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Imagine the ecliptic, or sun’s path

Ready? Set? Let’s try to imagine the ecliptic, or sun’s yearly path across our sky. Three bright stars and two planets in the June evening sky can help you find the ecliptic crossing your sky tonight.

The video below does a good job at showing the ecliptic for what it really is. It’s really a function of Earth’s orbit around the sun, but appeared to the early stargazers as simply the sun’s yearly path in front of the backdrop stars. They thought the Earth was stationary, while the sun revolved around it. But of course Earth goes around the sun, and the sun’s apparent motion through the heavens is a reflection of our planet’s orbit.

Image top of post via pics-about-space.com

So astronomers use the word ecliptic to mean both the imaginary great circle etched onto the surface of an imaginary celestial sphere, and the plane of Earth’s orbit around the sun. The ecliptic is a projection of Earth’s orbital plane onto the stars. We call those special stars and constellations along the sun’s annual path the zodiac.

Look here for dates of sun’s entry into zodiac constellations.

Because the solar system planets orbit the sun on nearly the same plane that the Earth circles the sun, practiced sky gazers know to look for the planets on or near the ecliptic.

The planet Jupiter, the brightest starlike object in the evening sky, shines close to Spica, the constellation Virgo’s brightest star. Spica and Regulus serve as “fixed” reference points to the whereabouts of the ecliptic on the sky’s dome.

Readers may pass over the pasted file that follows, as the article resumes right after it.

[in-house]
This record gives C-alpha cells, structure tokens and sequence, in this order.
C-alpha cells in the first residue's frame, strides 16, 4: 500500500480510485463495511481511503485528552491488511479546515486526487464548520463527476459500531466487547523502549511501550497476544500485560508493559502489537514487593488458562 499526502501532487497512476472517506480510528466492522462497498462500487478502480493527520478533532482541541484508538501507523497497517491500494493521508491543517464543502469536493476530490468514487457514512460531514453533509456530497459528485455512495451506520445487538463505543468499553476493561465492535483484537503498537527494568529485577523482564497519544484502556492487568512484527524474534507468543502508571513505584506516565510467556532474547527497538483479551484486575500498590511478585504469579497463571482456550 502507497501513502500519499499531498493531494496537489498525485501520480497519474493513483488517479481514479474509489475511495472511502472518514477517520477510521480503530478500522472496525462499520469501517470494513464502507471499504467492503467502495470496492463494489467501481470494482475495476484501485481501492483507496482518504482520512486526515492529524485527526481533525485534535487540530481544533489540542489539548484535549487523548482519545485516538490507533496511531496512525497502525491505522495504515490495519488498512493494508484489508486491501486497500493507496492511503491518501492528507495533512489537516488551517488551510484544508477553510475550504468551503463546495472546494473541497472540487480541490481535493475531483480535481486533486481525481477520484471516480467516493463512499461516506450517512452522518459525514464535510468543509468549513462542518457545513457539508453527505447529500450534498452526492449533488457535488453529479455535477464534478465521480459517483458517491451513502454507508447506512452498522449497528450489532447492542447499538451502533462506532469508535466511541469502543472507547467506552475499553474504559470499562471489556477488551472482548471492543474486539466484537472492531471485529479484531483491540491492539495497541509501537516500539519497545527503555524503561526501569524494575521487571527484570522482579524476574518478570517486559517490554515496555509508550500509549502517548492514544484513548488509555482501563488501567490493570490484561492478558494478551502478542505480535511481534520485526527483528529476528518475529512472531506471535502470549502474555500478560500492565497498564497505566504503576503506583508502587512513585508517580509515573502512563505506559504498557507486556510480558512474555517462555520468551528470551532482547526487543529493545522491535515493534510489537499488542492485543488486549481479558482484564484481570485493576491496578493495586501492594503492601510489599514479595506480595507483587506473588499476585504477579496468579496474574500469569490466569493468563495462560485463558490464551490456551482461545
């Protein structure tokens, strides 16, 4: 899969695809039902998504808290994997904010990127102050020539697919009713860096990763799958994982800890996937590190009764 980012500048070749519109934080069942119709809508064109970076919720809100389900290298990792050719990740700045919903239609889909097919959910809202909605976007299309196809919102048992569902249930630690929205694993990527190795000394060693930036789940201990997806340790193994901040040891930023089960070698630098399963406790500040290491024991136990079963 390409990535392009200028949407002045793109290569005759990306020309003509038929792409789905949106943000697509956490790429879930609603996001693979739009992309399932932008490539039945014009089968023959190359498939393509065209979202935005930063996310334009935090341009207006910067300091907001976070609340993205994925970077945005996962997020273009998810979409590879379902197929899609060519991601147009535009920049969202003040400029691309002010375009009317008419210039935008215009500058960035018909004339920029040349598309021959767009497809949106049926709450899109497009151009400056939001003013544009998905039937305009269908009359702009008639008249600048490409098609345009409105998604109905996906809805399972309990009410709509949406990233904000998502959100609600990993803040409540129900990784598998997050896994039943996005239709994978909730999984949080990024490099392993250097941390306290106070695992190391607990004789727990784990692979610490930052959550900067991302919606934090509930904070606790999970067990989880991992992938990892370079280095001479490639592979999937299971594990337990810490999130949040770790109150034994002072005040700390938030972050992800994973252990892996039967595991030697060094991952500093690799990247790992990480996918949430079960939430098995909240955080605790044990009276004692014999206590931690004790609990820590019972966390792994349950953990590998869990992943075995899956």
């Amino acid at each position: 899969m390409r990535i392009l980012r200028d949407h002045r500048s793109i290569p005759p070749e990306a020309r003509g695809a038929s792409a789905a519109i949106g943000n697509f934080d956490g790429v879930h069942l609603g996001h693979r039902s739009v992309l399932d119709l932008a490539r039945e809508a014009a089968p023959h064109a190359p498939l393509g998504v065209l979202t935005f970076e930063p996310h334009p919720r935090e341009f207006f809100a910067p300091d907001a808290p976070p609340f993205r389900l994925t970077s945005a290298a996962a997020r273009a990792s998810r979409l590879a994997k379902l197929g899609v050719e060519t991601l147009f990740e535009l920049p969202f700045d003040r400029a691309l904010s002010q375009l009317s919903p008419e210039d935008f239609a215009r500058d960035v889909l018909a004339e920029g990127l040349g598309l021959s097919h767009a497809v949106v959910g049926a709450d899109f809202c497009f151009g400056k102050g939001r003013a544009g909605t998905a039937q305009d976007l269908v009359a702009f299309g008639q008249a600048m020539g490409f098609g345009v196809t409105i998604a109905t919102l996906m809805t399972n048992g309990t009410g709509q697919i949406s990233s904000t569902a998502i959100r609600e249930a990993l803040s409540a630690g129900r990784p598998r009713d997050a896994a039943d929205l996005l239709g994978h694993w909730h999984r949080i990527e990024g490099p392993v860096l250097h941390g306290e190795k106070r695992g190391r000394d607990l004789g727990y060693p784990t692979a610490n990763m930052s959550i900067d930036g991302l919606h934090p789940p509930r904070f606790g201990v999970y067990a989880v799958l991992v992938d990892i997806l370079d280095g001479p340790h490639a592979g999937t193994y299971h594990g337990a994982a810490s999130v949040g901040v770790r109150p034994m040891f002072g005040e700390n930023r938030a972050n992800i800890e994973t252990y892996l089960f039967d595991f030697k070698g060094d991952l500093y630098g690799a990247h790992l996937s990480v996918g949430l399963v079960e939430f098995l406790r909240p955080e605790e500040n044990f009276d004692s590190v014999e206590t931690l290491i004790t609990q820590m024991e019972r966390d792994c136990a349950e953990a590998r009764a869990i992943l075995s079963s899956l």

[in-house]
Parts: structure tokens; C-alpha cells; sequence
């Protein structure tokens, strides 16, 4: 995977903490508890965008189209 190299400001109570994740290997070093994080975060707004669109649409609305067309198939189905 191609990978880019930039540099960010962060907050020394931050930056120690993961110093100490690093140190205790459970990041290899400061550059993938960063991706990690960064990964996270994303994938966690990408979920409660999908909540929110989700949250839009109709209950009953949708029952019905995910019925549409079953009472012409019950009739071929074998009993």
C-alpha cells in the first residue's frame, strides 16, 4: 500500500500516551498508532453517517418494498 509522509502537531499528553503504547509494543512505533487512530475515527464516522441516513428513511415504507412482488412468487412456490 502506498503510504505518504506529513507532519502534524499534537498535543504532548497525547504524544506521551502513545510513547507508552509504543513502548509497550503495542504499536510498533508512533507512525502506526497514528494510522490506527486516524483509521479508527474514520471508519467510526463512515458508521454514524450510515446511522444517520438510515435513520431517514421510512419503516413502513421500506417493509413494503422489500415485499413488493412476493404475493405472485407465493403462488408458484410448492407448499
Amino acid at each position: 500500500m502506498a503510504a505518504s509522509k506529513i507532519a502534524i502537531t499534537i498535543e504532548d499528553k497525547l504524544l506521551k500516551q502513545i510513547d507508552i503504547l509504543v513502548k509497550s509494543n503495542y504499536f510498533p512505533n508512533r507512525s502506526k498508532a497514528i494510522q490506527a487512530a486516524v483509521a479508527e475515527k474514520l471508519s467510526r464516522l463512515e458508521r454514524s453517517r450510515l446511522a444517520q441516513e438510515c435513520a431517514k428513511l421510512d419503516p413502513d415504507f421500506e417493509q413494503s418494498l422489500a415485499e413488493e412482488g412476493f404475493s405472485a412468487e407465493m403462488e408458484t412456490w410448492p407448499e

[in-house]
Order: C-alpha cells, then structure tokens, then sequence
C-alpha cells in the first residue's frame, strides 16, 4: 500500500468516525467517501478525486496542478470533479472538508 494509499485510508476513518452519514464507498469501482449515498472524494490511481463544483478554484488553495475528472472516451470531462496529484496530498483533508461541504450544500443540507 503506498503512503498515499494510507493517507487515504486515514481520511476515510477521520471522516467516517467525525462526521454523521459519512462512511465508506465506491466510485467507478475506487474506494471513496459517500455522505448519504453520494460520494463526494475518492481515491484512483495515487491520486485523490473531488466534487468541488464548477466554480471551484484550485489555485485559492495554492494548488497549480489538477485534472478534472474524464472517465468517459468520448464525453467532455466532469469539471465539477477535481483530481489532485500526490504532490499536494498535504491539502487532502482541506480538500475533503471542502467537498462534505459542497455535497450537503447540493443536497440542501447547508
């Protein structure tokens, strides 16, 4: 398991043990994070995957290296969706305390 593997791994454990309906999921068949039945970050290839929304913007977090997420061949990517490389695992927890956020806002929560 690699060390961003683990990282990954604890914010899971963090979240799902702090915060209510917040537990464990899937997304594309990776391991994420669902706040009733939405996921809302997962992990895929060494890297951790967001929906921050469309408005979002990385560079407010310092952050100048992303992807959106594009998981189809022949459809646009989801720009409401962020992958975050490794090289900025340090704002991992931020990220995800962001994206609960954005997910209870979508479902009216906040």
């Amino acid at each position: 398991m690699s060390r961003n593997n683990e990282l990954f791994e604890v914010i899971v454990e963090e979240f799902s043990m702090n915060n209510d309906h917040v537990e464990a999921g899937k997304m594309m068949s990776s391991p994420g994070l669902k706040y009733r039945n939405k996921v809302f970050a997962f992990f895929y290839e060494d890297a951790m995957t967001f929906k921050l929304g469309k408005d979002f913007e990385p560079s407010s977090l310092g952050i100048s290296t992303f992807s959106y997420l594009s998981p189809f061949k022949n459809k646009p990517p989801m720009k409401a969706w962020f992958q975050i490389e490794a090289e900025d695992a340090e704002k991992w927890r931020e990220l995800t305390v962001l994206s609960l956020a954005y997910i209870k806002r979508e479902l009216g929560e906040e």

The zodiacal stars Spica, Zubenelgenubi and Antares help you to envision the ecliptic with the mind’s-eye. This year, in 2017, the planet Jupiter shines fairly close to Spica and the planet Saturn is found in the vicinity of Antares.

In June 2017, let two brilliant planets and three bright stars of the zodiac (Regulus, Spica and Antares) introduce you to the ecliptic in the evening sky. The moon passes all these bright celestial streetlights of the zodiac once every month. For instance, you’ll see tonight’s waxing crescent moon (on June 1, 2017) between between dazzling Jupiter, the brightest starlike object in the evening sky and Regulus, brightest star in Leo the Lion. Watch for the moon to pair up with Jupiter on June 3 and then sparkling blue-white Spica on June 4. Yes, that star to the immediate east of Jupiter is Spica, the brightest star in the constellation Virgo the Maiden.

Watch for the moon to pair up with Jupiter on June 3 and then couple up with Spica on June 4. In a dark sky, you might even see the constellation Corvus the Crow, which points at Spica.

Look in the southeast at nightfall or early evening to see the planet Saturn and the star Antares quite close to horizon. Practiced sky gazers might even want to try finding Zubenelgenubi, the modestly-bright star in the constellation Libra the Scales, in between Spica and Antares.

Now … draw an imaginary arc across the great vault of the heavens, using these bright lampposts. That imaginary semicircle crossing the sky’s dome marks the ecliptic, or sun’s annual path in front of the constellations of the zodiac, as shown in green on our charts.

Have fun!

Bottom line: Spot two brilliant planets and three bright stars. Then use your mind’s eye to imagine the ecliptic, or sun’s path, crossing your night sky.

Bruce McClure

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